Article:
hannibal kaiseki katz lecterWhich leads me into my one big complaint about this episode: the case of the week is sort of an afterthought. The main focus of the episode was on furthering Will and Hannibal’s story, and that’s totally fine, but if that was what they were gonna do, they should have pushed this case into next week’s episode. It suffered from lack of attention, despite going above and beyond the Hannibal standard of body horror. The perpetrator is a man has been collecting victims and well, shellacking them to preserve their skin and form. His crimes are brought to light when a few of the imperfect specimens that he’s discarded wash up in a river. Will correctly deducts that he’s been choosing victims for their skin color so that the murderer has a full color palette of pigmentation in whatever grotesque collection he’s putting together.

We don’t even get to see him brought to justice; rather, the episode ended on a new-level-of-disturbing shot of one of the model specimens waking up from his drug-induced stupor to discover that he was glued into the fetal position, naked, and surrounded by posed, glued, naked corpses. There’s an image for my nightmares. Unless this killer is actually part of the season arc and not just a case of the week, it’s kind of annoying that the first episode ended on a to-be-continued storyline. It’s unsettling enough for the audience to deal with the miscarriage of justice that is Will’s imprisonment and Hannibal’s manipulations; it would have been nice to have a lock-em-up conclusion to that storyline to balance it out.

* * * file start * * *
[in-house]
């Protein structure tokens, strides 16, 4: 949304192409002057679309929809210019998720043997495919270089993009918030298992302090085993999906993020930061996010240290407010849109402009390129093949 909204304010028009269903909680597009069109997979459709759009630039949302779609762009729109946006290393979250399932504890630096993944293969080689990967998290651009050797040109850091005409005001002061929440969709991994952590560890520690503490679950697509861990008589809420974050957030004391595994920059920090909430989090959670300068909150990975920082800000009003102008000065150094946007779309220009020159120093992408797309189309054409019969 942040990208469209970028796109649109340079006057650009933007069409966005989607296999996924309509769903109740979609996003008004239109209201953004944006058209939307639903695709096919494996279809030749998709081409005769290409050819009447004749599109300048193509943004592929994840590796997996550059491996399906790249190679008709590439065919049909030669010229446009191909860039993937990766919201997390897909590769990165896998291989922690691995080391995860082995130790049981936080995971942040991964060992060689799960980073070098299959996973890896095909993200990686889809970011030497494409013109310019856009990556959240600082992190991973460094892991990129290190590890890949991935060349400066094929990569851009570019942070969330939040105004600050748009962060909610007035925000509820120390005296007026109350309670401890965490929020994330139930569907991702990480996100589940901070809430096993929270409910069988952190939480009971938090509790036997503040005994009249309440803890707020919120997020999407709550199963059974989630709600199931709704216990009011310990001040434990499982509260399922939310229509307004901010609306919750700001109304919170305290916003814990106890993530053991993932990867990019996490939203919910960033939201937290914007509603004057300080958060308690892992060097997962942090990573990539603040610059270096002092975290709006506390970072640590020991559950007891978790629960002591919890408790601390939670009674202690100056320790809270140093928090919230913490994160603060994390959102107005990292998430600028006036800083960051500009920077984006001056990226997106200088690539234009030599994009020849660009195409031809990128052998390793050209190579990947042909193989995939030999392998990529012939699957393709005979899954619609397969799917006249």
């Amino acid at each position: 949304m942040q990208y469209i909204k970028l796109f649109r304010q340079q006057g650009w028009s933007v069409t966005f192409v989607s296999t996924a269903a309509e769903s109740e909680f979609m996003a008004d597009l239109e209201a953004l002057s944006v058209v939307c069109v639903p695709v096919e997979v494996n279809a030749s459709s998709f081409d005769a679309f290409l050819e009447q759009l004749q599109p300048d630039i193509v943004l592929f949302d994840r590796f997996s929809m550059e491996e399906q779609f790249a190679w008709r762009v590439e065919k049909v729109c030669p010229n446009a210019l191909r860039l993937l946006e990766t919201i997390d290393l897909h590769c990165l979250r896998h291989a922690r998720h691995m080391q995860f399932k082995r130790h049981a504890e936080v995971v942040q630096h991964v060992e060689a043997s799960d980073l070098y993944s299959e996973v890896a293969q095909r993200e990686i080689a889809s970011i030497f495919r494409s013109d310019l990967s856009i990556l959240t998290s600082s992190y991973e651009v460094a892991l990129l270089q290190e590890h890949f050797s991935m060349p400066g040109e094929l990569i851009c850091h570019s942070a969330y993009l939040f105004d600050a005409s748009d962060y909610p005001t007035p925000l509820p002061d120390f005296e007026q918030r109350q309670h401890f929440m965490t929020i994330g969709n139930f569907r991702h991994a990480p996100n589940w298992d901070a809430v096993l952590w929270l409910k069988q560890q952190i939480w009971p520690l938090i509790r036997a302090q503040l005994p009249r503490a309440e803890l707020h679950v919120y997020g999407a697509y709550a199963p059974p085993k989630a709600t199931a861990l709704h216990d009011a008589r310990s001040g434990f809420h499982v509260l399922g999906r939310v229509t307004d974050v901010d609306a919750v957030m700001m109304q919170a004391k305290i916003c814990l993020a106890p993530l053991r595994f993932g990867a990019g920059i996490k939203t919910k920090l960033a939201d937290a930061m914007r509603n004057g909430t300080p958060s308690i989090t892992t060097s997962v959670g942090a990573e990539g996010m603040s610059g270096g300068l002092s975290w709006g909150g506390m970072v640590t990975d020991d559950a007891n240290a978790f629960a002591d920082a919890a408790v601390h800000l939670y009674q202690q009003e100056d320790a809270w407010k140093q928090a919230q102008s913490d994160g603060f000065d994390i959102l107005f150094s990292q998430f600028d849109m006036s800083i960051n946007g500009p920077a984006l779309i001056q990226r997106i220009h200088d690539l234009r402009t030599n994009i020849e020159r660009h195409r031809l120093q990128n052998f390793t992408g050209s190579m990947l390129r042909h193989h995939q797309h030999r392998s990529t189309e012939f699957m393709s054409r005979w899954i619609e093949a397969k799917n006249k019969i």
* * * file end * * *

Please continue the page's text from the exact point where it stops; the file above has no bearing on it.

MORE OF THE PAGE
He was waiting on Will's porch because he loves him.

He was waiting on Will’s porch because he loves him. Somebody do something with all these tears.

But I guess this is Hannibal… I shouldn’t expect my feelings to be treated with anything resembling kid gloves. At least there was lots of Winston in this episode! Winston is the true hero of this story. Good dog, best friend.

The end of the episode also leaves us with Will remembering how that pesky ear got in his stomach: Hannibal intubated him while he was delirious and dropped it right in there. Unfortunately, a memory does not a defense case make, and he’s left pretty much at square one. I’m sorry, Will. Eventually someone will help you.

So yeah, that was a hell of a premiere. The promo for the rest of the season promises a wild and likely very unpleasant ride ahead of us; I, for one, can’t wait.

Join me, and you too can witness the most homoromantically-framed gaslighting on TV today!

Join me, and you too can witness the most homoromantically-framed gaslighting on TV today!

Episode Tally:

The food (and drink) is people moments: two
Swiggity Stag sightings: two
“This is my design”: zero

2 thoughts on “Hannibal: “Kaiseki” Review

  1. Pingback: Hannibal: “Sakizuke” Review | Lady Geek Girl and Friends